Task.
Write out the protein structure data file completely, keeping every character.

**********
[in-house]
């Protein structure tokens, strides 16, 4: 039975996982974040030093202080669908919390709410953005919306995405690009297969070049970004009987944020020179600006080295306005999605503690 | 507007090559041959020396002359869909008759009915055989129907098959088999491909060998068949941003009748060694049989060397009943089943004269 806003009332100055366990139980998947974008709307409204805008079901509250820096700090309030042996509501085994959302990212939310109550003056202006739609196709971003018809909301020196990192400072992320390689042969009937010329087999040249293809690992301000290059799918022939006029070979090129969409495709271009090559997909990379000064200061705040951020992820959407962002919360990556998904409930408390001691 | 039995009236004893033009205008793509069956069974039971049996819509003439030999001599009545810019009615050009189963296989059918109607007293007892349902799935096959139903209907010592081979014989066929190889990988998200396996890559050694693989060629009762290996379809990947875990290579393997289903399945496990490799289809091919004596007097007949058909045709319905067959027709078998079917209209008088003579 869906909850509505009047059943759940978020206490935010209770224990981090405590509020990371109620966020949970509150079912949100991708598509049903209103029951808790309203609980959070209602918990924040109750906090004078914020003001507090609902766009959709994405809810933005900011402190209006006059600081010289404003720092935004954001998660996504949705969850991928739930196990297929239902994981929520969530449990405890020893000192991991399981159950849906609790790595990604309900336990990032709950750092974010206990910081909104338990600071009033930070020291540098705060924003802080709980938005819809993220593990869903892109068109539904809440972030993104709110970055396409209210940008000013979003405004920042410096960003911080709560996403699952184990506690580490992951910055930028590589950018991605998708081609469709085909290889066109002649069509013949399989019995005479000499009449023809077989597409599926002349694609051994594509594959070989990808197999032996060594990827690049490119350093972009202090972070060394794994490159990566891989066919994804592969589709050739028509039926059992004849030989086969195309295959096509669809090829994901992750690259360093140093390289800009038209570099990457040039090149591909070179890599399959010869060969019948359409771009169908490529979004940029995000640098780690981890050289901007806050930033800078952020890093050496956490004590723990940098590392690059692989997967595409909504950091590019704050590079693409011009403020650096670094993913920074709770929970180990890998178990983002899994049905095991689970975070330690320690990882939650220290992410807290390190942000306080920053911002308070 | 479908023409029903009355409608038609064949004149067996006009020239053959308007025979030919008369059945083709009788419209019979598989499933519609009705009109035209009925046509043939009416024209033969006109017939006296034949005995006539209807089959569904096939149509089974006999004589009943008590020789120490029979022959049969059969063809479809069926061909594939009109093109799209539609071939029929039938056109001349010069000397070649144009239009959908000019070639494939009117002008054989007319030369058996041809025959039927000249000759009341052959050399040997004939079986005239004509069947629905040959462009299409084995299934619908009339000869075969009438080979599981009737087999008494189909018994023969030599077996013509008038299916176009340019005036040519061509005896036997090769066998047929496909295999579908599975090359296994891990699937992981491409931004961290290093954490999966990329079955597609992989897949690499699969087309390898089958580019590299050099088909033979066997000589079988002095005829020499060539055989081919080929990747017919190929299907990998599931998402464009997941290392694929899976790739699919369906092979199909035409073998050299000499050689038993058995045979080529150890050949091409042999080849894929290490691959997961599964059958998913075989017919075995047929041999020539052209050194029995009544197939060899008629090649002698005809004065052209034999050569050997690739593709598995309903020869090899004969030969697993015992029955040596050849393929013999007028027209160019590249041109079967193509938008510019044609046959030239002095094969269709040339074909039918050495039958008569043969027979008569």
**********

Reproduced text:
[in-house]
């Protein structure tokens, strides 16, 4: 039975996982974040030093202080669908919390709410953005919306995405690009297969070049970004009987944020020179600006080295306005999605503690 | 507007090559041959020396002359869909008759009915055989129907098959088999491909060998068949941003009748060694049989060397009943089943004269 806003009332100055366990139980998947974008709307409204805008079901509250820096700090309030042996509501085994959302990212939310109550003056202006739609196709971003018809909301020196990192400072992320390689042969009937010329087999040249293809690992301000290059799918022939006029070979090129969409495709271009090559997909990379000064200061705040951020992820959407962002919360990556998904409930408390001691 | 039995009236004893033009205008793509069956069974039971049996819509003439030999001599009545810019009615050009189963296989059918109607007293007892349902799935096959139903209907010592081979014989066929190889990988998200396996890559050694693989060629009762290996379809990947875990290579393997289903399945496990490799289809091919004596007097007949058909045709319905067959027709078998079917209209008088003579 869906909850509505009047059943759940978020206490935010209770224990981090405590509020990371109620966020949970509150079912949100991708598509049903209103029951808790309203609980959070209602918990924040109750906090004078914020003001507090609902766009959709994405809810933005900011402190209006006059600081010289404003720092935004954001998660996504949705969850991928739930196990297929239902994981929520969530449990405890020893000192991991399981159950849906609790790595990604309900336990990032709950750092974010206990910081909104338990600071009033930070020291540098705060924003802080709980938005819809993220593990869903892109068109539904809440972030993104709110970055396409209210940008000013979003405004920042410096960003911080709560996403699952184990506690580490992951910055930028590589950018991605998708081609469709085909290889066109002649069509013949399989019995005479000499009449023809077989597409599926002349694609051994594509594959070989990808197999032996060594990827690049490119350093972009202090972070060394794994490159990566891989066919994804592969589709050739028509039926059992004849030989086969195309295959096509669809090829994901992750690259360093140093390289800009038209570099990457040039090149591909070179890599399959010869060969019948359409771009169908490529979004940029995000640098780690981890050289901007806050930033800078952020890093050496956490004590723990940098590392690059692989997967595409909504950091590019704050590079693409011009403020650096670094993913920074709770929970180990890998178990983002899994049905095991689970975070330690320690990882939650220290992410807290390190942000306080920053911002308070 | 479908023409029903009355409608038609064949004149067996006009020239053959308007025979030919008369059945083709009788419209019979598989499933519609009705009109035209009925046509043939009416024209033969006109017939006296034949005995006539209807089959569904096939149509089974006999004589009943008590020789120490029979022959049969059969063809479809069926061909594939009109093109799209539609071939029929039938056109001349010069000397070649144009239009959908000019070639494939009117002008054989007319030369058996041809025959039927000249000759009341052959050399040997004939079986005239004509069947629905040959462009299409084995299934619908009339000869075969009438080979599981009737087999008494189909018994023969030599077996013509008038299916176009340019005036040519061509005896036997090769066998047929496909295999579908599975090359296994891990699937992981491409931004961290290093954490999966990329079955597609992989897949690499699969087309390898089958580019590299050099088909033979066997000589079988002095005829020499060539055989081919080929990747017919190929299907990998599931998402464009997941290392694929899976790739699919369906092979199909035409073998050299000499050689038993058995045979080529150890050949091409042999080849894929290490691959997961599964059958998913075989017919075995047929041999020539052209050194029995009544197939060899008629090649002698005809004065052209034999050569050997690739593709598995309903020869090899004969030969697993015992029955040596050849393929013999007028027209160019590249041109079967193509938008510019044609046959030239002095094969269709040339074909039918050495039958008569043969027979008569």